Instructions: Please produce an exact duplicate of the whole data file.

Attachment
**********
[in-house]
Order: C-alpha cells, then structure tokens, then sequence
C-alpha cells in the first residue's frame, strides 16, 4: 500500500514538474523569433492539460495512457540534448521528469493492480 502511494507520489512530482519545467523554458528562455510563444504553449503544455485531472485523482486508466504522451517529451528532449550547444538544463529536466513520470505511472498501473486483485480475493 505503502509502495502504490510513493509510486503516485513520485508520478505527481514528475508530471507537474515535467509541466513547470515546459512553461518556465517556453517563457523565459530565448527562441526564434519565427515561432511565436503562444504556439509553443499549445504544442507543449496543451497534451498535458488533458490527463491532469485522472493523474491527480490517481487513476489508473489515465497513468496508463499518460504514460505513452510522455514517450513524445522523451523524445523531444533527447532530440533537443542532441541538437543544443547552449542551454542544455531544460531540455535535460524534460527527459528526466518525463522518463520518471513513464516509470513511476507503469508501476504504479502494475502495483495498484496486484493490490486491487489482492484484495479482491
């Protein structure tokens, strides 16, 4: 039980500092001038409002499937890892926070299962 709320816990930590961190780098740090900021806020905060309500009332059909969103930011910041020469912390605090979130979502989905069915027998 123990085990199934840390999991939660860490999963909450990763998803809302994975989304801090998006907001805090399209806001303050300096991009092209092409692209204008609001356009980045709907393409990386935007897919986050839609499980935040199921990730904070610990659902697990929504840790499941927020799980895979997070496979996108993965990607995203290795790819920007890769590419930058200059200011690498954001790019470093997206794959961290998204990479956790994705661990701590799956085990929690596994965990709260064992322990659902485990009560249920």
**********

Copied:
[in-house]
Order: C-alpha cells, then structure tokens, then sequence
C-alpha cells in the first residue's frame, strides 16, 4: 500500500514538474523569433492539460495512457540534448521528469493492480 502511494507520489512530482519545467523554458528562455510563444504553449503544455485531472485523482486508466504522451517529451528532449550547444538544463529536466513520470505511472498501473486483485480475493 505503502509502495502504490510513493509510486503516485513520485508520478505527481514528475508530471507537474515535467509541466513547470515546459512553461518556465517556453517563457523565459530565448527562441526564434519565427515561432511565436503562444504556439509553443499549445504544442507543449496543451497534451498535458488533458490527463491532469485522472493523474491527480490517481487513476489508473489515465497513468496508463499518460504514460505513452510522455514517450513524445522523451523524445523531444533527447532530440533537443542532441541538437543544443547552449542551454542544455531544460531540455535535460524534460527527459528526466518525463522518463520518471513513464516509470513511476507503469508501476504504479502494475502495483495498484496486484493490490486491487489482492484484495479482491
């Protein structure tokens, strides 16, 4: 039980500092001038409002499937890892926070299962 709320816990930590961190780098740090900021806020905060309500009332059909969103930011910041020469912390605090979130979502989905069915027998 123990085990199934840390999991939660860490999963909450990763998803809302994975989304801090998006907001805090399209806001303050300096991009092209092409692209204008609001356009980045709907393409990386935007897919986050839609499980935040199921990730904070610990659902697990929504840790499941927020799980895979997070496979996108993965990607995203290795790819920007890769590419930058200059200011690498954001790019470093997206794959961290998204990479956790994705661990701590799956085990929690596994965990709260064992322990659902485990009560249920």